- The Washington Times - Friday, January 13, 2006

Montgomery County Executive Douglas M. Duncan yesterday said he would support changing a state law to give the county inspector general more authority over the Department of Park and Planning, after the inspector general recommended such a change earlier this week.

“We agree with the inspector general that there needs to be additional oversight and investigatory authority over Park and Planning. We would support any effort to achieve that goal,” Duncan spokesman David Weaver said.

Mr. Weaver noted the impact of last summer’s building scandal in Clarksburg, where hundreds of home were built too high or too close to the street.

“Clarksburg has shown that Park and Planning was not getting the job done and that there’s a need for greater oversight authority,” he said. “We would support his efforts to have the law changed.”

In a letter to Mr. Duncan this week, Inspector General Thomas J. Dagley said the current law does not give him “authority to investigate all land development complaints because [the Maryland-National Capital Park and Planning Commission] operates under … state law.”

The county Department of Park and Planning is subject to the Maryland-National Capital Park and Planning Commission (MNCPPC), not county officials.

Mr. Dagley also sent the letter to County Council President George Leventhal and Planning Board Chairman Derick Berlage.

He said he has not yet “formally referred” to a prosecutor any of the findings of his investigation of “malfeasance and/or criminal conduct” related to Clarksburg.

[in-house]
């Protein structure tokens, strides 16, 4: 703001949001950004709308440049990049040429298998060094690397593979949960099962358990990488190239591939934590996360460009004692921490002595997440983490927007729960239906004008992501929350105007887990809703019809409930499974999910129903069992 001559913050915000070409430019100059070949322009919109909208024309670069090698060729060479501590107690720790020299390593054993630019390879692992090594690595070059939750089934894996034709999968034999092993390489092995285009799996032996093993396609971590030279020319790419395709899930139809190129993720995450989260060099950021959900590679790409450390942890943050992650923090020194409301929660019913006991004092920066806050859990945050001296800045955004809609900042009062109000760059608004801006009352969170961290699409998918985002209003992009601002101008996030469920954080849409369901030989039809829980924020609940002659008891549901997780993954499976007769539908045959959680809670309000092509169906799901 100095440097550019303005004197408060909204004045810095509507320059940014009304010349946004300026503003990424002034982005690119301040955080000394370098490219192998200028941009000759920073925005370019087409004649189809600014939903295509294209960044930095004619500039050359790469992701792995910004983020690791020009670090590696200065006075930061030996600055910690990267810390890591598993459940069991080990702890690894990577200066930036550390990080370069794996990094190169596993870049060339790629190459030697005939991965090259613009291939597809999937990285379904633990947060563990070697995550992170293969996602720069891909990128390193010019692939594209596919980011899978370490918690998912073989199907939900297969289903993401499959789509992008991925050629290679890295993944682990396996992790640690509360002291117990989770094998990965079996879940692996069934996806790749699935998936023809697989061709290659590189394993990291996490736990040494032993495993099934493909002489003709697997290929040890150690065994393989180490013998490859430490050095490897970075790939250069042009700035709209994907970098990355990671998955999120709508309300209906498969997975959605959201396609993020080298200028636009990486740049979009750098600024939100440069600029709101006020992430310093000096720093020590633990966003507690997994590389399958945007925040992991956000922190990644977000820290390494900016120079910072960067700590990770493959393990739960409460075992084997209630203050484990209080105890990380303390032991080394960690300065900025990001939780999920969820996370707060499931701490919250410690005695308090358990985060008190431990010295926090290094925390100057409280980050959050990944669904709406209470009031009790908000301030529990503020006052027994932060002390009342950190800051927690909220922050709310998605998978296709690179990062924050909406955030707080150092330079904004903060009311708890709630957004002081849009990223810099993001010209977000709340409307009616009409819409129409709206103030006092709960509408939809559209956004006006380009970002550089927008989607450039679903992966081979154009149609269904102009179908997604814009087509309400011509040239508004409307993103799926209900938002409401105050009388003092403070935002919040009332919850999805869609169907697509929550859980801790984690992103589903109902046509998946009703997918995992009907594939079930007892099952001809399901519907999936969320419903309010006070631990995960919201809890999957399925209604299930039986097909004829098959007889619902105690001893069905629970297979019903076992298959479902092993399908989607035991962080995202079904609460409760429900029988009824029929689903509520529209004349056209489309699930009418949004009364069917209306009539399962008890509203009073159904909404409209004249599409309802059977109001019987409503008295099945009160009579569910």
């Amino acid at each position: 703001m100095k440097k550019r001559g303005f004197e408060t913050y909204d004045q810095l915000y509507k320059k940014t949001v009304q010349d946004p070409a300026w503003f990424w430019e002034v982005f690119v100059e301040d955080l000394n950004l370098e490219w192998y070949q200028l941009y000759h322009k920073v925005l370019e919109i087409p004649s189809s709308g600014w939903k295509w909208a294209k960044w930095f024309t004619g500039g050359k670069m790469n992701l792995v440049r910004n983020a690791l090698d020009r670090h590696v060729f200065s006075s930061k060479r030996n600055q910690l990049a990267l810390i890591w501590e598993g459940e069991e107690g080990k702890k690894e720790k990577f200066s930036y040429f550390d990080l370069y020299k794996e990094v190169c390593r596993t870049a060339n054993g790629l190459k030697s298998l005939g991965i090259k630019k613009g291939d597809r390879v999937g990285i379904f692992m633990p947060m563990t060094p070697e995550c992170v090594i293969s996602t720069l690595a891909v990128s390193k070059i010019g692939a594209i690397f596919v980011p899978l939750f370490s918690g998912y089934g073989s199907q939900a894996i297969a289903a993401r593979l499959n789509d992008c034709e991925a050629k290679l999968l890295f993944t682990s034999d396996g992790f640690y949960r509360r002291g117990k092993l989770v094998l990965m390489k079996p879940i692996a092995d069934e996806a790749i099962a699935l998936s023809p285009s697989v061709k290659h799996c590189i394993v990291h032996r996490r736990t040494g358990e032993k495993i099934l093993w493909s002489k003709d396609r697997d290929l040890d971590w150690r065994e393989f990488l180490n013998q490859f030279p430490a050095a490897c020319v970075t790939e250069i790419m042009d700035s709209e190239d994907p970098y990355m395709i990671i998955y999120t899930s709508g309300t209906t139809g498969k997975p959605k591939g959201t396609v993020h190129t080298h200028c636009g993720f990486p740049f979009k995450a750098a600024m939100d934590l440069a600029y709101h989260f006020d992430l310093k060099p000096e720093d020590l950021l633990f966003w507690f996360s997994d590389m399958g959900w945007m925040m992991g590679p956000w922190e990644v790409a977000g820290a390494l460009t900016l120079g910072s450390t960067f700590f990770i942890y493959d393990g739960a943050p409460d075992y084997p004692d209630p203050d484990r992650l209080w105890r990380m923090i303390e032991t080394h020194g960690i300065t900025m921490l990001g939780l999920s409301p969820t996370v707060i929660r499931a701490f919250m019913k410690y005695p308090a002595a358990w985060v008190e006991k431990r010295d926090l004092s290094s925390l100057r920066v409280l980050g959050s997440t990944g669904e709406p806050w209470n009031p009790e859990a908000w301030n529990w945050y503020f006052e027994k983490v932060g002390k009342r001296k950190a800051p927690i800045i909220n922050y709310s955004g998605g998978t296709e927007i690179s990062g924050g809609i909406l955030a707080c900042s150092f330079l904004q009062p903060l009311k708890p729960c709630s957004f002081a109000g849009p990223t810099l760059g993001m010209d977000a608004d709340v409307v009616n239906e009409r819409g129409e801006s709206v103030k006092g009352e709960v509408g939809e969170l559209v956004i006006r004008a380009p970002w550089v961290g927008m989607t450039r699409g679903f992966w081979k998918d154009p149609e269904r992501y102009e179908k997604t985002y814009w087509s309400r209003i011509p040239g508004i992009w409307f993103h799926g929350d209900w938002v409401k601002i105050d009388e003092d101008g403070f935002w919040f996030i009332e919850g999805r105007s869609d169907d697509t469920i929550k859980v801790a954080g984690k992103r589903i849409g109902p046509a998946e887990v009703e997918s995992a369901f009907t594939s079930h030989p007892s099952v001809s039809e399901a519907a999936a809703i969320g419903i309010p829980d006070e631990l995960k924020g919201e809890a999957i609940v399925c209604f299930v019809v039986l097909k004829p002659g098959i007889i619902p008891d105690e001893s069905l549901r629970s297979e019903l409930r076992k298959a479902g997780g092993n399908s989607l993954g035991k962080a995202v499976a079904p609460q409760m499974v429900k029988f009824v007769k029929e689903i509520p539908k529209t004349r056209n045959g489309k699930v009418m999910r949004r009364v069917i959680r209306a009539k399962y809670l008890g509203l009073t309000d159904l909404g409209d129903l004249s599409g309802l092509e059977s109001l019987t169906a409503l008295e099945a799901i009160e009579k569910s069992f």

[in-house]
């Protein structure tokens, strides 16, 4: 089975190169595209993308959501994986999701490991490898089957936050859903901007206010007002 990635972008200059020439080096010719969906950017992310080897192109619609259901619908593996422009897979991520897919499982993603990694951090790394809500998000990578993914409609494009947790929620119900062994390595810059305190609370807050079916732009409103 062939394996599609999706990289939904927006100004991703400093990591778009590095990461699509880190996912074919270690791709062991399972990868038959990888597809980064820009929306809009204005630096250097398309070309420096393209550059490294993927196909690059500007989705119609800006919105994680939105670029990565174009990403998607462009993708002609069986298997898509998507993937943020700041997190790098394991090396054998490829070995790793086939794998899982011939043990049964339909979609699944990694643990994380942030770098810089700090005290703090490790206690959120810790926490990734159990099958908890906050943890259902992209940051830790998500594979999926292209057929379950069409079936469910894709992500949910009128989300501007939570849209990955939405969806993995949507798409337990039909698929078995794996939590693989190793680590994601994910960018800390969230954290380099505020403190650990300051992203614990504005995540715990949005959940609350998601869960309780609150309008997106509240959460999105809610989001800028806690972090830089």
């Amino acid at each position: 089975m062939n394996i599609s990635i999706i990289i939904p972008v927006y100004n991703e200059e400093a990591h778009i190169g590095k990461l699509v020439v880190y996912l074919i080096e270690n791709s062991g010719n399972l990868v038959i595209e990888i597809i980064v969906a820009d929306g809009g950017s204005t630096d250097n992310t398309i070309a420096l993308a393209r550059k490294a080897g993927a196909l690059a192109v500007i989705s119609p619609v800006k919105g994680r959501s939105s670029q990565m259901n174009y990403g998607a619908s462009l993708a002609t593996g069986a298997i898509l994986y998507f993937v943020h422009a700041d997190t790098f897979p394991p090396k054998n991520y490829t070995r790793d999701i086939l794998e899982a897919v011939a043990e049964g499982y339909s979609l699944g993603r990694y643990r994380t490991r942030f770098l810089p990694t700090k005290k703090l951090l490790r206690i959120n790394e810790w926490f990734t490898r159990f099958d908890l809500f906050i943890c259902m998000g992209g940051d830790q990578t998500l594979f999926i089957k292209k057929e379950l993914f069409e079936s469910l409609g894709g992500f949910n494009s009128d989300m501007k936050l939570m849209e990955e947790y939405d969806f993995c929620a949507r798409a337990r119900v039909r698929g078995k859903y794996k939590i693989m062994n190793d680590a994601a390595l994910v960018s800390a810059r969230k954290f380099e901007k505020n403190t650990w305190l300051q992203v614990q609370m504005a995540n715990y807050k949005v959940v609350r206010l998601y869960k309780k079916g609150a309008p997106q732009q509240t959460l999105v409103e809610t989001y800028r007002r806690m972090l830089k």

He advised the County Council to work with state legislators to change the law to give his office power to subpoena witnesses and documents. The issue of his authority over Park and Planning “has repeatedly surfaced during our investigation of the Clarksburg Town Center project,” he said.

“The current land development controversy has cost the county and its residents large sums as measured by lost time and public trust,” Mr. Dagley wrote.

In a letter to the county attorney in October, Mr. Dagley said Park and Planning had not provided “routine data” and was not cooperating with his attempt to interview several employees.

Mr. Berlage yesterday repeated his criticism of Mr. Dagley’s assertions, saying Park and Planning has cooperated fully with the investigation. He said he does not think Mr. Dagley needs more authority.

Mr. Leventhal, at-large Democrat, said he expects to talk to state lawmakers about changing the law, even if nothing can be done during the current session.

“I support the idea of having a strong inspector general with clear powers,” he said. “If the inspector general believes his role needs to be clarified, I need to know more about the details of the proposal and its political feasibility.”

Mr. Dagley said in his letter that neither Park and Planning nor the Department of Permitting Services has had independent audits over the past five years.

Both departments are state agencies under MNCPPC.

Most state agencies are audited by the Office of Legislative Oversights (OLA). Because of a loophole in state law, OLA cannot review Montgomery County’s Department of Park and Planning without a request from the Joint Audit Committee of the General Assembly, the Prince George’s County executive or the Prince George’s County Council.

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